There is no denying that security is the most critical issue facing the IoT industry. However, today there is a confusing array of security claims from a myriad of suppliers, making it hard to know how to implement security successfully. In October 2017, Arm announced the vision of Platform Security Architecture (PSA) – a common framework to allow everyone in the IoT ecosystem to move forward with stronger, scalable security and greater confidence.
PSA aims to provide a holistic set of security guidelines for IoT security to enable everyone in the value chain, from chip manufacturers to device developers, to implement security successfully. When we launched PSA, we provided an overview of what it would aim to deliver to the industry, and we’ve been working hard to progress with that vision.
Threat Models: Establishing the “right” level of security
There are three key stages to the Platform Security Architecture: Analysis, Architecture and Implementation. Today’s announcement supports the first stage of the PSA journey, with the release of the first set of Threat Models and Security Analyses (TMSA) documentation. PSA advises that security implementation should always start with analysis, which considers the assets that need protecting and the threats that are considered in scope. Developers and manufacturers should start their security journey by creating their own TMSA or using existing relevant examples.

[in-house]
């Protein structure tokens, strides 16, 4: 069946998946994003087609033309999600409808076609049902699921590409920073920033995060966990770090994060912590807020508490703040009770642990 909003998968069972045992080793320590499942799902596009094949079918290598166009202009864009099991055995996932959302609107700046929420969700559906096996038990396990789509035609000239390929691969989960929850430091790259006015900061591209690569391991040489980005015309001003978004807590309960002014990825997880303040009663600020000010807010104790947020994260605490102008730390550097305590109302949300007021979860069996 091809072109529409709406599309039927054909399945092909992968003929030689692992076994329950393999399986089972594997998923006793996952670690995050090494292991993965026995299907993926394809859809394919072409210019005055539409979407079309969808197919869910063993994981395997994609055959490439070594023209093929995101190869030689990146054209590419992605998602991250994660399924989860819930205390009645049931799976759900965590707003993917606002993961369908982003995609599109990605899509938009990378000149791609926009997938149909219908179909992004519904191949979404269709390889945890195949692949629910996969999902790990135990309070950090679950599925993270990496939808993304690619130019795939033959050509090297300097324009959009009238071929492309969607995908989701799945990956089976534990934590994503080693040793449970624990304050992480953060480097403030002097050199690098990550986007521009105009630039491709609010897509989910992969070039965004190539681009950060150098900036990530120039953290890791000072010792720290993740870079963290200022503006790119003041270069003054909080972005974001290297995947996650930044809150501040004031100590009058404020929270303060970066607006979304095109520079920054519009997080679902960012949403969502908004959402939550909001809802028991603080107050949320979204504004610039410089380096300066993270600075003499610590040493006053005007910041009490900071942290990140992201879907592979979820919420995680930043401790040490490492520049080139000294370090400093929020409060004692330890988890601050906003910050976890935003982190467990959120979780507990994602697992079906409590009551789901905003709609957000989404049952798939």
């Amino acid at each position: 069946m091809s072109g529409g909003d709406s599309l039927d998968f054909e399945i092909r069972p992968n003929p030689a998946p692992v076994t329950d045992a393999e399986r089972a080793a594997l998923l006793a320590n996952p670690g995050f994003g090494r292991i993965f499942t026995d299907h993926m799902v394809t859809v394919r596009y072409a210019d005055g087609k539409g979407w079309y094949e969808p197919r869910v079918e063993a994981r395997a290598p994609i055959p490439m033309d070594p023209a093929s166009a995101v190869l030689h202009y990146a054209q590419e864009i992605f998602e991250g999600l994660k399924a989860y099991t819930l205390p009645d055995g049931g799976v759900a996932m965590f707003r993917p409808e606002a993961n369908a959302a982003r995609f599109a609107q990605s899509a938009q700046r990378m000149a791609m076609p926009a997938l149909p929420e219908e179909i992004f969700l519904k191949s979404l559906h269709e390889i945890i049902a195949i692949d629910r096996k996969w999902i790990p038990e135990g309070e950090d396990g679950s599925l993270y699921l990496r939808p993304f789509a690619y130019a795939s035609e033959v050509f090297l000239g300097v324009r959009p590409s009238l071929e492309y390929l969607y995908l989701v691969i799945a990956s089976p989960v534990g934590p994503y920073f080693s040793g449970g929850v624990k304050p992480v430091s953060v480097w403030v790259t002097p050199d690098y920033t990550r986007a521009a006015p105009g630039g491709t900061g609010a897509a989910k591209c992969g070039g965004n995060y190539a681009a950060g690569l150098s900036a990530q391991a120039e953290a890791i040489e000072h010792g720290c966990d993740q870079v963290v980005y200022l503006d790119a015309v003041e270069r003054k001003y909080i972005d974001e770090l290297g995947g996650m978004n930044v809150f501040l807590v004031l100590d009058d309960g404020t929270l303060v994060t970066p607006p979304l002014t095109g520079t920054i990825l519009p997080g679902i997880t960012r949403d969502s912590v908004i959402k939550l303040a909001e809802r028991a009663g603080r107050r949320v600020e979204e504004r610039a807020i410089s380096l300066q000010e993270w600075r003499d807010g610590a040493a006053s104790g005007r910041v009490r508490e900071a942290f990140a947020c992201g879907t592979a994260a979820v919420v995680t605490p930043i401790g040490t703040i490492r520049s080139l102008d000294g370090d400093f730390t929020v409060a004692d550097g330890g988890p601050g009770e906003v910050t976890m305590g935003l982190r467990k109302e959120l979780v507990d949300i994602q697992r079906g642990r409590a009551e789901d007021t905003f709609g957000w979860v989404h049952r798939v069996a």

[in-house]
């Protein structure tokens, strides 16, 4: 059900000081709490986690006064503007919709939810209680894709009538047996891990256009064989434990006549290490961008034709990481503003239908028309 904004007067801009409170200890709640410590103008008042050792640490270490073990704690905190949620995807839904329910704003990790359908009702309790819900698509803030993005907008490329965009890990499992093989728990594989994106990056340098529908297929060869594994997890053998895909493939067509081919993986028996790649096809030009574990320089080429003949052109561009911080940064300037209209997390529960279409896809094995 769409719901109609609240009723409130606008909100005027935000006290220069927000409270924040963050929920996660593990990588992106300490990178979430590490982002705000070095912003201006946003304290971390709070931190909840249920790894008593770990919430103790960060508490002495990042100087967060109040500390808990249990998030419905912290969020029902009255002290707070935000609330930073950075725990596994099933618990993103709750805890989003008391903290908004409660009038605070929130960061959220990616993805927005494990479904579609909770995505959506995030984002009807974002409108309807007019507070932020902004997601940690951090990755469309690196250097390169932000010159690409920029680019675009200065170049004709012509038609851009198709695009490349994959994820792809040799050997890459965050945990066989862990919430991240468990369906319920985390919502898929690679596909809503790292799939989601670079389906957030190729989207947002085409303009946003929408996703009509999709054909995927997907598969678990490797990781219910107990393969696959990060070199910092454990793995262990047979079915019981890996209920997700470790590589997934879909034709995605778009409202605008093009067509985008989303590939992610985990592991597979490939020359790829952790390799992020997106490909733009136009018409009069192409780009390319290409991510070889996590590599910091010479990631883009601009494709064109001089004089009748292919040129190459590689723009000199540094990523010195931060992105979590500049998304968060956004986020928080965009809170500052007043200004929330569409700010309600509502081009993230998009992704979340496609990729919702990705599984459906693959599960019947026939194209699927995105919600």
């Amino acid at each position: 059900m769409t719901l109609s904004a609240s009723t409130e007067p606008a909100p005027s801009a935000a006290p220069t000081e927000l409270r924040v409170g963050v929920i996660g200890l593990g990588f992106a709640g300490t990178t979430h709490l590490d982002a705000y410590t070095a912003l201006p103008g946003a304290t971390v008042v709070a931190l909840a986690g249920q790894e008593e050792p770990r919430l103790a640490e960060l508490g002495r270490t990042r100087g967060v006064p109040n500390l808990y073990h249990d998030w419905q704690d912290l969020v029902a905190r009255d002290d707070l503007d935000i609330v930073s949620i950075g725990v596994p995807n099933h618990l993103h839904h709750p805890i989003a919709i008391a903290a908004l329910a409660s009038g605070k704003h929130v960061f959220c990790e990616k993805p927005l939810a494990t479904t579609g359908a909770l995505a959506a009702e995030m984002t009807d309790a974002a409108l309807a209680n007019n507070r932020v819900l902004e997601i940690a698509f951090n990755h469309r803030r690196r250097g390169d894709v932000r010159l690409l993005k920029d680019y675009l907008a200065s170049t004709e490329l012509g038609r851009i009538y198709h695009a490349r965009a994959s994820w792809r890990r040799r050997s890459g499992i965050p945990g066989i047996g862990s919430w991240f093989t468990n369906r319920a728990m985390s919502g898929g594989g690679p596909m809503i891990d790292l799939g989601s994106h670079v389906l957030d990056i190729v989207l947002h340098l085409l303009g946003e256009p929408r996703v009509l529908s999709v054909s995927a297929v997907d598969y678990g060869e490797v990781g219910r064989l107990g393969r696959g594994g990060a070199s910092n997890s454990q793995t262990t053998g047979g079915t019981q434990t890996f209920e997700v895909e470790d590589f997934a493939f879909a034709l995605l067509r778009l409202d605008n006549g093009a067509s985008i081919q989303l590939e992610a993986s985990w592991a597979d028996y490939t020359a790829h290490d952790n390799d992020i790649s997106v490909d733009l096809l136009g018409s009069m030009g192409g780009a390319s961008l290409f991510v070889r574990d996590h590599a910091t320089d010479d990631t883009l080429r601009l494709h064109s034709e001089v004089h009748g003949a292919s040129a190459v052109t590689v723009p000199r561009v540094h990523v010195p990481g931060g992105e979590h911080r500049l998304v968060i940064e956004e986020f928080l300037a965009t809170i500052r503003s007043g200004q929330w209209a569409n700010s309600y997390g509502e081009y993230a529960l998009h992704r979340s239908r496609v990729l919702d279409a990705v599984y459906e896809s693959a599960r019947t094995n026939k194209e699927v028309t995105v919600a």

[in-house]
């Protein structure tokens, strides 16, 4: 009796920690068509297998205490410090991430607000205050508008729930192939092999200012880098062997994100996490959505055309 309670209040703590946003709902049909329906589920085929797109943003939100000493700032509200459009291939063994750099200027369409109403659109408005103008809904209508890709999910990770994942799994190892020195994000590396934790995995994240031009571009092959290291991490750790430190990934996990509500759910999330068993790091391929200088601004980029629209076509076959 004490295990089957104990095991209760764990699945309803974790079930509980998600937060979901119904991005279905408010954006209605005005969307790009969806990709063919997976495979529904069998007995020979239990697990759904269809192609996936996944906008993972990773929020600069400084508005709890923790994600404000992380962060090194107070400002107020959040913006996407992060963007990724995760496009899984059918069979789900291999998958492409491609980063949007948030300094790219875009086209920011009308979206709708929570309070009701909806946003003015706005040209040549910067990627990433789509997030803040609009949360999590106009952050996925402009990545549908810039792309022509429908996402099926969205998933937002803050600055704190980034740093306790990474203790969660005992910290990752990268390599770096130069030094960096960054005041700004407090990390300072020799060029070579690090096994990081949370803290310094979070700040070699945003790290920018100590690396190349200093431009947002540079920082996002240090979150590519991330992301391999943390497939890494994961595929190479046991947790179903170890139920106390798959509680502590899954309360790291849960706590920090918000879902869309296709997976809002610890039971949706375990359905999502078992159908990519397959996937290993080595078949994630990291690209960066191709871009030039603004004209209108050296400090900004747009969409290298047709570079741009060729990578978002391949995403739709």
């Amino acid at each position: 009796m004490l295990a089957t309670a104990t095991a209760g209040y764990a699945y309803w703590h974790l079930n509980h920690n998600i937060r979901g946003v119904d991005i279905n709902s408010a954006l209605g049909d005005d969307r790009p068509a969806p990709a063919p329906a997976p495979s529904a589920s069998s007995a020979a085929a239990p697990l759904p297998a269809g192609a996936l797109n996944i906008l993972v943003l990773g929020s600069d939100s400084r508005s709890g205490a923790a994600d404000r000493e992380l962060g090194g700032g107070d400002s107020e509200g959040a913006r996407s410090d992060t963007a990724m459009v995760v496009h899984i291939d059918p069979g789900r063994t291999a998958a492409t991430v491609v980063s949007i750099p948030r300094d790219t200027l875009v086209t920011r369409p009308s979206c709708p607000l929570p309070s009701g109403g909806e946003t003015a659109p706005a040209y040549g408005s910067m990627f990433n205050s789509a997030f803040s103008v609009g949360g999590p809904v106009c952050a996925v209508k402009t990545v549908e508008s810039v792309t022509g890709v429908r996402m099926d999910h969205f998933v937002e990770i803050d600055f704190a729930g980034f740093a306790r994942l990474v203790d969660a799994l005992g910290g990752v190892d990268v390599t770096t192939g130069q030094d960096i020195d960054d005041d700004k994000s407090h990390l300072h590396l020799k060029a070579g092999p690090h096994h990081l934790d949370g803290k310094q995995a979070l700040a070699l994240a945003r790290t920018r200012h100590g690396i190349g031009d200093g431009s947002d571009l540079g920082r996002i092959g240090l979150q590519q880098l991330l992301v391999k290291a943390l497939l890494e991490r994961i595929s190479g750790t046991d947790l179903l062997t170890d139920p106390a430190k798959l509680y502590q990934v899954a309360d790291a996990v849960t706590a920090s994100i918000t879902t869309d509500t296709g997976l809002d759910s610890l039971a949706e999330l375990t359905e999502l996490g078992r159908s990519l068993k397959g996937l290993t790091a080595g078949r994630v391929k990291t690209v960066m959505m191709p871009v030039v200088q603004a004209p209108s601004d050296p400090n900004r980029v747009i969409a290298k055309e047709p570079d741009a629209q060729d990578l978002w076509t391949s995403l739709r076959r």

By publishing new TMSA examples for some of the most popular IoT devices (a smart water meter, a web camera and an asset tracking device), Arm is delivering a starting point and robust guidelines for those looking to define the security requirements of their IoT product. We would like the industry to build on these examples and carry out similar security analyses for their next commercial IoT products.
Arm wants to make security simpler and more cost effective, by making high quality reference code and documents accessible – as security becomes more complex, all developers need access to these resources. To this end, we are releasing the first open source reference implementation firmware that conforms to the PSA specification, Trusted Firmware-M, which is on target for delivery at the end of March 2018.
A battle is raging to keep systems secure, as we race to realize the immense value data can bring, as recently outlined in the Arm Security Manifesto. Our eyes remain firmly on the prize, securing the next trillion connected devices. The journey for PSA doesn’t end with the release of the TMSA documentation and Trusted Firmware-M, in fact, there is much more to come.
Rhys Chi, PR Manager Arm, ,+886 2 8752 1752 , email@example.com
Lorraine Tsao, PR & Marketing Director Arm, ,+886 2 8752 1705 , firstname.lastname@example.org
|Image Caption : Platform Security Architecture (PSA)||Click for Real Image|